There are times when intimate contact is necessary, and at those times our culture (and every other) uses norms of behavior to distinguish between what is acceptable and what is not. A nurse might draw blood from your elbow with little fanfare, but if you’re being prepped for a medical procedure in your pelvic area, there will be any number of steps taken to safeguard modesty — a third person present, draping to avoid exposing more than is necessary, verbal confirmation of what is happening and why.
Covert abuse uses normal pretexts to violate any reasonable understanding of appropriate behavior between two persons.
2. Intentional or Persistent Behavior
You can accidentally brush up against someone in perfect innocence. You can trip and reach out to catch yourself, or extend your hand to give the Sign of Peace at Mass, and accidentally find your hand on exactly the wrong body part of some other person. You can accidentally walk in on someone who forgot to lock the bathroom door. You can go to grab a runaway toddler and find yourself with a handful something that’s supposed to be covered by a diaper and may or may not be. (The Venn diagram showing the sets “Runaway Toddler” and “Naked Toddler” includes a massive overlap.) You can misunderstand the customs of a foreign culture, or misunderstand the instructions on how to handle a new or unusual situation. But accidents are not repeated behavior.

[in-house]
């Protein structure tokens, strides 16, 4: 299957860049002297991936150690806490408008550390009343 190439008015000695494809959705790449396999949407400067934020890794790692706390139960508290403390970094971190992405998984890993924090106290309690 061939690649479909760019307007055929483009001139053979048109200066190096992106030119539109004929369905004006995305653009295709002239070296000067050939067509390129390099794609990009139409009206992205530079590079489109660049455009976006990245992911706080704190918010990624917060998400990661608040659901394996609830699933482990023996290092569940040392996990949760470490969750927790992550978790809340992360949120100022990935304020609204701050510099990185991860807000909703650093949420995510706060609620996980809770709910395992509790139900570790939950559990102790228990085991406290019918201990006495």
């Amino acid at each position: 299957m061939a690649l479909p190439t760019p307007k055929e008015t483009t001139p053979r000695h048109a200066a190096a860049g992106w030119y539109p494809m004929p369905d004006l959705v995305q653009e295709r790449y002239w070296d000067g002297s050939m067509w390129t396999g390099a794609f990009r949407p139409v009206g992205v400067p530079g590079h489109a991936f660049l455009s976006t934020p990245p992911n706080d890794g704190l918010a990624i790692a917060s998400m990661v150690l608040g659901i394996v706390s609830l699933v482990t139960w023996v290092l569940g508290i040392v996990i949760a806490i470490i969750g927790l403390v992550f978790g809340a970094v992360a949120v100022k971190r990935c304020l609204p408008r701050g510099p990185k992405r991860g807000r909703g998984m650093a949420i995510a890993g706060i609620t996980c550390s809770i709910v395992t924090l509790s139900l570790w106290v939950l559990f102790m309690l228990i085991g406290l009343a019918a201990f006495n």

If the gym teacher accidentally touches your daughter’s breast, he’ll apologize and be more careful and it won’t happen again. If he needs to adjust her arm or her shoulder, he’ll say, “I’m going to put my hand on your shoulder,” or “I’m going to raise your arm and move it to the left just a bit,” and he’ll only touch shoulder or arm. If he has some “reason” his hand just has to keep going back to her breast, or he keeps having these “accidents?” Then they aren’t accidents. In the sexting story linked below, you could accidentally send the wrong picture to a student once; you don’t habitually dial a score of wrong numbers over and over again.
Covert abuse may use “accident” or “mistake” as a cover-up, but the repeated or purposeful nature of the behavior indicates that this is an excuse.
3. Won’t Accept No
A third sign to look for in covert abuse is ignoring the victim’s request to stop. In using the excuses of normal physical contact to get away with abuse, the abuser will look for situations where he or she can get the benefit of the doubt. Maybe in her expertise as a PE teacher or nurse or seamstress she really did think it was necessary to carry out this or that procedure that involved touching the child in that particular place. She has the advanced training — maybe that’s really how this thing is done?
There are very few situations in which it is necessary to insist on cooperation concerning physical touch, and those few scenarios usually involve either life-and-death or a toddler running away with a poopy diaper. They are obvious situations. If no one’s gasping for air or bleeding to death, you can talk it out, wait it out, or skip it.
Abusers take advantage of the fact that children are trained to trust and obey adults, and adults are trained to trust and obey authorities. Most victims won’t protest loudly, they will protest meekly and politely.
An abuser may try to force cooperation by overstating the seriousness of the situation, or by accusing the victim of being a bad sport. A refusal to accept no can also take the form of merrily proceeding with the abusive behavior and pretending not to notice that the victim is protesting.